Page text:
One major thing that separates human beings from every other species is our willingness to improve under all circumstances. No matter how big of a milestone we have clocked, we always keep an eye out for something even better. This forward-looking approach then encourages us to grow, and consequentially, become qualified to make that next step. Such a system has guided us towards some groundbreaking real-world achievements, with each one contributing to our individual and societal progression in its own unique way. Nevertheless, if influencing human growth is the main question here, we cannot put anything above technology. When technology first arrived on the scene, it understandably looked like our abilities had peaked, but little did we know, there was still a lot more to come. In fact, technology triggered a whole set of events, which were all historically significant for us. Such a progressive dynamic would go on to shake things up beyond everyone’s expectations, and the ripple effects that emerged from it are now evident throughout the spectrum. However, despite having achieved an extraordinary presence already, technology is still actively searching for more ways through which it can add a different value to our lives. By the looks of it, the creation has found one in New York City’s latest decision.
The New York City is officially on course to house one of the largest wind port facilities in the nation, as plans to upgrade the South Brooklyn Marine Terminal receive Mayor Eric Adams’ approval. Following the upgrade, the facility should be able to handle large and specific offshore wind turbine construction parts, which are slated to supplement two wind farm projects in the Empire Wind project and Beacon Wind. To expedite the transformation, New York City Economic Development Corporation has already handed out the contract to Equinor. As per certain reports, Equinor will spend between $200 million and $250 million on the upgrade. Interestingly enough, the new port also aims to allow 30% hire of its sub-contracts from minority- and women-owned business enterprise contractors based in and registered with New York City or New York State.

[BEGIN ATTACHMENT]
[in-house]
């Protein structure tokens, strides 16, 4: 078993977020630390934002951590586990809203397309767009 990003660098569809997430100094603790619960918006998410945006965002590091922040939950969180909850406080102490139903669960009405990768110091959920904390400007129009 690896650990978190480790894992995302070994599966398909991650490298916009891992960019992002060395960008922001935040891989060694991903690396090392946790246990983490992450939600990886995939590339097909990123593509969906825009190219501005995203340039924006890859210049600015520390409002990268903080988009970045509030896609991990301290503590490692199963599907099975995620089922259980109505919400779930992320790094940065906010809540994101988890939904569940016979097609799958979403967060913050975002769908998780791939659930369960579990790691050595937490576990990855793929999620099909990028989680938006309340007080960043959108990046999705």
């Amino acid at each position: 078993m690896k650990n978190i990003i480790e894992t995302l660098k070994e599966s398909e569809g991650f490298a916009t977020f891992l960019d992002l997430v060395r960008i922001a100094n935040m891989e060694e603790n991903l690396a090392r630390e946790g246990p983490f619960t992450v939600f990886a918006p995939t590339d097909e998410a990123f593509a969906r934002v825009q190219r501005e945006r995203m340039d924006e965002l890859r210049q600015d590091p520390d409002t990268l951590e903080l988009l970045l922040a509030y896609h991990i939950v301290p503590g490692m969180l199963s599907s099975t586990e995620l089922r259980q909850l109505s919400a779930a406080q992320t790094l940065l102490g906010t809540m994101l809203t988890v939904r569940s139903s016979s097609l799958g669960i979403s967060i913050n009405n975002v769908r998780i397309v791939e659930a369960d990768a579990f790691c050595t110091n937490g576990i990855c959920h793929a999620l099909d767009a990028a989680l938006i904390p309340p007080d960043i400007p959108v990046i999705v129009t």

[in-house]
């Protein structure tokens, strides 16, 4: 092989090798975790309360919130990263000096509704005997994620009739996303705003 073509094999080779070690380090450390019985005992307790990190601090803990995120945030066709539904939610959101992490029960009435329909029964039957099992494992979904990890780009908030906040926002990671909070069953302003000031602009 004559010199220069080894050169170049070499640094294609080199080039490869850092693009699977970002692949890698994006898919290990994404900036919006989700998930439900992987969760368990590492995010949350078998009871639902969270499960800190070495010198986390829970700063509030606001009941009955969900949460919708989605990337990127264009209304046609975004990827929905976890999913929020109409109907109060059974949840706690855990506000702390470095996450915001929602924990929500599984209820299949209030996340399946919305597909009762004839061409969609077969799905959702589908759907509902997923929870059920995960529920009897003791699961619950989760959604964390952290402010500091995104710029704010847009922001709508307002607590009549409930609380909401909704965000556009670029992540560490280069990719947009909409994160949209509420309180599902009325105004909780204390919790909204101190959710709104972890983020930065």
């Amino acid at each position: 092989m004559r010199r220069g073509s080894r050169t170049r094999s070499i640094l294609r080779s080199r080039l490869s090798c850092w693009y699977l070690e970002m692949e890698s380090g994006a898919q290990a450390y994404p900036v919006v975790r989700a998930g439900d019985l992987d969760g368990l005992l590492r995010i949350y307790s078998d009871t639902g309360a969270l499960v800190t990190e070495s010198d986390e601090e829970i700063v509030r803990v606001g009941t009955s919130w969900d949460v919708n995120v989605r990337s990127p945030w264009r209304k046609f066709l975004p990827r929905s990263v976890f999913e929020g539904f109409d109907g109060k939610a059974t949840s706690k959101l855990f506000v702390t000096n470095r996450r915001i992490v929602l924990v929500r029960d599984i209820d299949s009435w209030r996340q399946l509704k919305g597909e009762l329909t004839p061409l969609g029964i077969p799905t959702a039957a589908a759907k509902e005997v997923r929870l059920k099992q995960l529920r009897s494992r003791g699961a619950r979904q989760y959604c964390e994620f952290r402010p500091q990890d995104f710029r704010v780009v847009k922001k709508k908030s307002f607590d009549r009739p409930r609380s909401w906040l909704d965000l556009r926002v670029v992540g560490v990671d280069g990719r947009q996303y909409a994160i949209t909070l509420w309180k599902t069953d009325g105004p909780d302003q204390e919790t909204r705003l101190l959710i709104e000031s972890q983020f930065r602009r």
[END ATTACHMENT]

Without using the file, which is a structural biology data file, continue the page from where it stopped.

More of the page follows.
Further available details talk at length to how this upgrade can play a massive role in New York City’s plans of obtaining 70% electricity from renewables by 2030 and 100% by 2040.
“This site will be the launch of a whole new industry for New York City that will support 13,000 local jobs over time, generate $1.3 billion in average annual investment citywide, and significantly reduce our carbon footprint so that we can meet our climate goals of 100 percent clean electricity by 2040,” said Mayor Eric Adams during the official announcement.
The South Brooklyn Marine terminal Upgrade is a part of New York’s 15-year plan, which revolves around city’s ambitions to become a major hub for offshore wind industry. Costing New York over $191 million, this plan, if things go right, will also remove more than 34 million tons of CO2 from the environment.